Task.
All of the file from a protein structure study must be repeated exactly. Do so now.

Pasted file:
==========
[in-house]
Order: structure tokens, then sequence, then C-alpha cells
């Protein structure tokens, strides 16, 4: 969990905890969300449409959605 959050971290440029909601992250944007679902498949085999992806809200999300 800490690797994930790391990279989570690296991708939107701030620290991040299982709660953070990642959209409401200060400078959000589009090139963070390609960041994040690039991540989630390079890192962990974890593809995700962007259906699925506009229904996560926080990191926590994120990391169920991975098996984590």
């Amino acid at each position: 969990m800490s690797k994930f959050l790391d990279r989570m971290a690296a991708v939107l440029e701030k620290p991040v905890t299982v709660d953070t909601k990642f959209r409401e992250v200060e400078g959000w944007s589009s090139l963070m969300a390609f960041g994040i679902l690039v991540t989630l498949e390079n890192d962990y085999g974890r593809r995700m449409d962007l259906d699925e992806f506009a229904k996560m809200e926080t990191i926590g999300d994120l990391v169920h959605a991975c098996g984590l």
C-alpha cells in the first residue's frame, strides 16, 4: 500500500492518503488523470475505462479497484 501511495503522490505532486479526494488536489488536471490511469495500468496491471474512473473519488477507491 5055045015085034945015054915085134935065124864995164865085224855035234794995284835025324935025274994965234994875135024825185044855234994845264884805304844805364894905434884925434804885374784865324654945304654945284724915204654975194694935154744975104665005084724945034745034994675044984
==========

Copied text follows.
[in-house]
Order: structure tokens, then sequence, then C-alpha cells
């Protein structure tokens, strides 16, 4: 969990905890969300449409959605 959050971290440029909601992250944007679902498949085999992806809200999300 800490690797994930790391990279989570690296991708939107701030620290991040299982709660953070990642959209409401200060400078959000589009090139963070390609960041994040690039991540989630390079890192962990974890593809995700962007259906699925506009229904996560926080990191926590994120990391169920991975098996984590």
């Amino acid at each position: 969990m800490s690797k994930f959050l790391d990279r989570m971290a690296a991708v939107l440029e701030k620290p991040v905890t299982v709660d953070t909601k990642f959209r409401e992250v200060e400078g959000w944007s589009s090139l963070m969300a390609f960041g994040i679902l690039v991540t989630l498949e390079n890192d962990y085999g974890r593809r995700m449409d962007l259906d699925e992806f506009a229904k996560m809200e926080t990191i926590g999300d994120l990391v169920h959605a991975c098996g984590l």
C-alpha cells in the first residue's frame, strides 16, 4: 500500500492518503488523470475505462479497484 501511495503522490505532486479526494488536489488536471490511469495500468496491471474512473473519488477507491 5055045015085034945015054915085134935065124864995164865085224855035234794995284835025324935025274994965234994875135024825185044855234994845264884805304844805364894905434884925434804885374784865324654945304654945284724915204654975194694935154744975104665005084724945034745034994675044984